Making Sense of E-Books: Navigating Models of Access and Ownership
Michael Levine-Clark, University of Denver Libraries, United States
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Demand-driven acquisition. Evidence-based selection. Subscriptions. Perpetual access. Short-term loans. Packages. Title-by-title. Publisher platforms. Aggregators. Single-user. Multiple-user. Librarians are faced with a dizzying array of choices about how to provide e-books to their communities. There are multiple e-book models and a wide range of providers to work with, none of which will provide access to every e-book. Which is right for your library and for your patrons? How do you select the right e-book models? When does it make sense to work with multiple vendors and how can that be done as efficiently as possible? Acquiring e-books is an exercise in compromises – about efficiency, digital rights management, choice of titles, cost, and user experience – and librarians need to understand their choices in order to provide their users with the e-books they need.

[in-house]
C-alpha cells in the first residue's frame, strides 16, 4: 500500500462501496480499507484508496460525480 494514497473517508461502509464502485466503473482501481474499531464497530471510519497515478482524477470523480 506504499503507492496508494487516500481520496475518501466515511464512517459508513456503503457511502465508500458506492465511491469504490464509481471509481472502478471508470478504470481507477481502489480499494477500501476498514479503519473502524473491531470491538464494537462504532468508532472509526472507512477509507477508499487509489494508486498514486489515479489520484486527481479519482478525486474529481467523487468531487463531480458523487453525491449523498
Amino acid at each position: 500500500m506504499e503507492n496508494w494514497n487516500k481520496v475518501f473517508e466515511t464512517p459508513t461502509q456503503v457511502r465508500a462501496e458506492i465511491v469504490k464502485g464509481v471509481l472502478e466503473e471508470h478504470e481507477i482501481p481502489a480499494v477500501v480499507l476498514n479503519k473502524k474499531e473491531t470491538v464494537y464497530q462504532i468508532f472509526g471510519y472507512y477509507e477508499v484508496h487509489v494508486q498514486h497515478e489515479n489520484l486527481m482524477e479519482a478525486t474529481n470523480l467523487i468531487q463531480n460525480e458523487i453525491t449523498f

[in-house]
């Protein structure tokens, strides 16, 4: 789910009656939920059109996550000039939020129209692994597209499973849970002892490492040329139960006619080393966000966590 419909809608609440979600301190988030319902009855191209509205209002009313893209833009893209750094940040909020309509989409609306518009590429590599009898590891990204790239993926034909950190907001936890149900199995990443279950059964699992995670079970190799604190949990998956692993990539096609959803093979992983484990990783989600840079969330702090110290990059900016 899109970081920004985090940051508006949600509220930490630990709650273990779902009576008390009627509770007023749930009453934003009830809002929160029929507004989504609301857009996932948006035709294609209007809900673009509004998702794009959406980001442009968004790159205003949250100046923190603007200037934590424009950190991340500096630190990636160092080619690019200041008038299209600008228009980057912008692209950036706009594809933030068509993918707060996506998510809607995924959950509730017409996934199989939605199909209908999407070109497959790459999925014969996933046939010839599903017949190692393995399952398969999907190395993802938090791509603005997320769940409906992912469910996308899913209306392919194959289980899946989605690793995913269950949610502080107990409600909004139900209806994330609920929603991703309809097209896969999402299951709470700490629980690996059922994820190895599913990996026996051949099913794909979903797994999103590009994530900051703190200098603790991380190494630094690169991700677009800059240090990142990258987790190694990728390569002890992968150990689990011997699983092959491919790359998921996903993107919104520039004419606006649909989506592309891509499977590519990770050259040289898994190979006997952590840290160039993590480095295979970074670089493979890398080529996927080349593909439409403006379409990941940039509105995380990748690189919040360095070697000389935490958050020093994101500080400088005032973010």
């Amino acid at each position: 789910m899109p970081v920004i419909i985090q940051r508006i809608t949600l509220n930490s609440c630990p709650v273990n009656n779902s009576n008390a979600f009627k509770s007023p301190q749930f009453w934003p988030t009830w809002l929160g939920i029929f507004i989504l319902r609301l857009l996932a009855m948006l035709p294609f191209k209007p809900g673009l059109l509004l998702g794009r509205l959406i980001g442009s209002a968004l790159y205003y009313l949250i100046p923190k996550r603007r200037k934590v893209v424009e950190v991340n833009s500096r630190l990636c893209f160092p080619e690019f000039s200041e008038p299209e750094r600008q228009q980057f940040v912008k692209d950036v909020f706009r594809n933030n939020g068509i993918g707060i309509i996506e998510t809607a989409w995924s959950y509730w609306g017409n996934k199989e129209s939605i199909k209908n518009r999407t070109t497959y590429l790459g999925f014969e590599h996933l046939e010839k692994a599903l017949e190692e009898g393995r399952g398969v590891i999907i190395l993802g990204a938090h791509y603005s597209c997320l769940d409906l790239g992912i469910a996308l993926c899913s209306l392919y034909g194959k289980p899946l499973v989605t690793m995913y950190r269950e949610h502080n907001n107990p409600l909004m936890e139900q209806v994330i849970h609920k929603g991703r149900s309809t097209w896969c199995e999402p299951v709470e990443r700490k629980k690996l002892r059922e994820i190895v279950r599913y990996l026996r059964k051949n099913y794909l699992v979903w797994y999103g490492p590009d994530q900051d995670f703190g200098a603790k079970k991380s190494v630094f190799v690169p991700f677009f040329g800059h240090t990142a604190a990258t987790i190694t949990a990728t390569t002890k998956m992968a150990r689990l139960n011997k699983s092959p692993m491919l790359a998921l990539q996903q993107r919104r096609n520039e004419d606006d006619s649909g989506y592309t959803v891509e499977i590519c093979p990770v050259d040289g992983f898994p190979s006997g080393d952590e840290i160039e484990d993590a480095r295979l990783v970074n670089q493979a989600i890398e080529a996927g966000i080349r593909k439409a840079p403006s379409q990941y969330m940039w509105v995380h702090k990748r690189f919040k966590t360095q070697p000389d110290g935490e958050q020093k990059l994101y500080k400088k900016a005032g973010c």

This workshop will provide an in-depth overview of the multiple models, examining the pros and cons of each, and allowing librarians to better determine the right mix for their own institution. Attendees at this session will gain a deeper understanding of how the various e-book models function and which provide the most value in terms of long-term stability, ease of access, staff time, choice and flexibility, cost, and usage.
Author's professional CV
Michael Levine-Clark is the Associate Dean for Scholarly Communication and Collections Services at the University of Denver Libraries. He is the co-editor of the Encyclopedia of Library and Information Sciences 4th ed. He writes and speaks regularly on strategies for improving academic library collection development practices, including the use of e-books in academic libraries, the development of demand-driven acquisition models, and implications of discovery tool implementation.